Star Citizen is a bit like an Instagram account: what you see looks amazing but the reality is hollow. As it stands, at major milestone alpha 3.0, Star Citizen does not convince as a game. But as a picture-postcard-maker - as a demonstration of technology - it's virtually peerless. Standing on top of a canyon on a dusty, windswept planet, looking up at the suns and moons in the sky and knowing you can fly up to them is hair-raisingly cool. Knowing when night comes it's because of the rotations and orbits of those same planets, of those same stars, is an awesome feeling. And even though there might only be a handful of planets to touch down on (for now), they are truly massive, taking probable hours to fly around. It's a simulation of the highest detail and largest proportions.
But once you've seen the eye-popping sights, once you've flown down from space onto a planet and then back up again - once you've seen the beautiful Blade Runner hubs with their rebellious posters on murky walls and flickering neon lights - there's little to do. You can buy fancy-looking guns, you can even buy a great big railgun, which charges up and then very satisfyingly unloads, but there's nothing to kill.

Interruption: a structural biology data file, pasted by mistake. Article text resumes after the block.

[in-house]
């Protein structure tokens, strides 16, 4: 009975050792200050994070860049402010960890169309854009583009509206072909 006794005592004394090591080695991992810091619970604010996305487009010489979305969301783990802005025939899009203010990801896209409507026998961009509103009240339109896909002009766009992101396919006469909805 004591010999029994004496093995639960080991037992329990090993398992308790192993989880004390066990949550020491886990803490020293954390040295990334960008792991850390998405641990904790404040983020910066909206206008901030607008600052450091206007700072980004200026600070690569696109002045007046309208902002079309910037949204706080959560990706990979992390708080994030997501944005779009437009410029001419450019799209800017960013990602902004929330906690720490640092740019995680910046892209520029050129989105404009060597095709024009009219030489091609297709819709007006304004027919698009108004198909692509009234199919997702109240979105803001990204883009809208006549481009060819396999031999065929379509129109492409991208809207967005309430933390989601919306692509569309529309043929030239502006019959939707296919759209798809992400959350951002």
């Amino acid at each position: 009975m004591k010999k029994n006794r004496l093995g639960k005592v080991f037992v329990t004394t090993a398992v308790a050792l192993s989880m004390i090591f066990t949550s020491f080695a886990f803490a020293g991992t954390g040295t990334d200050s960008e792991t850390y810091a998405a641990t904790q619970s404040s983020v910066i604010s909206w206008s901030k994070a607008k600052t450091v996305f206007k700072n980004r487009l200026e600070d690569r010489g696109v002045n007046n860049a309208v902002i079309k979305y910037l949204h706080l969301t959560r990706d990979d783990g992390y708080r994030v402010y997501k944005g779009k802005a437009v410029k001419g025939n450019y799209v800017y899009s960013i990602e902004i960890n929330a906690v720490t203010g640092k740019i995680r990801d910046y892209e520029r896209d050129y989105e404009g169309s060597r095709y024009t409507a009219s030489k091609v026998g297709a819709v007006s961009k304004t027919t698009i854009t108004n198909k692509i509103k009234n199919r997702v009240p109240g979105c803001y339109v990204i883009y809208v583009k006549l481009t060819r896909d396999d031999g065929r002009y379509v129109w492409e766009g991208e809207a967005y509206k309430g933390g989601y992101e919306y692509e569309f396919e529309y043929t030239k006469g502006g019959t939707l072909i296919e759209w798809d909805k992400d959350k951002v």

Likewise, you can buy various suits of armour off mannequins in shops - one of the game's many lovely flourishes of detail - but there's no real need to other than to look cool, other than to pose for screenshots. Most shops don't have any interactive stock and so, like the hubs and the universe around them, they contribute to the feeling of touring a giant Hollywood set: all front and no substance.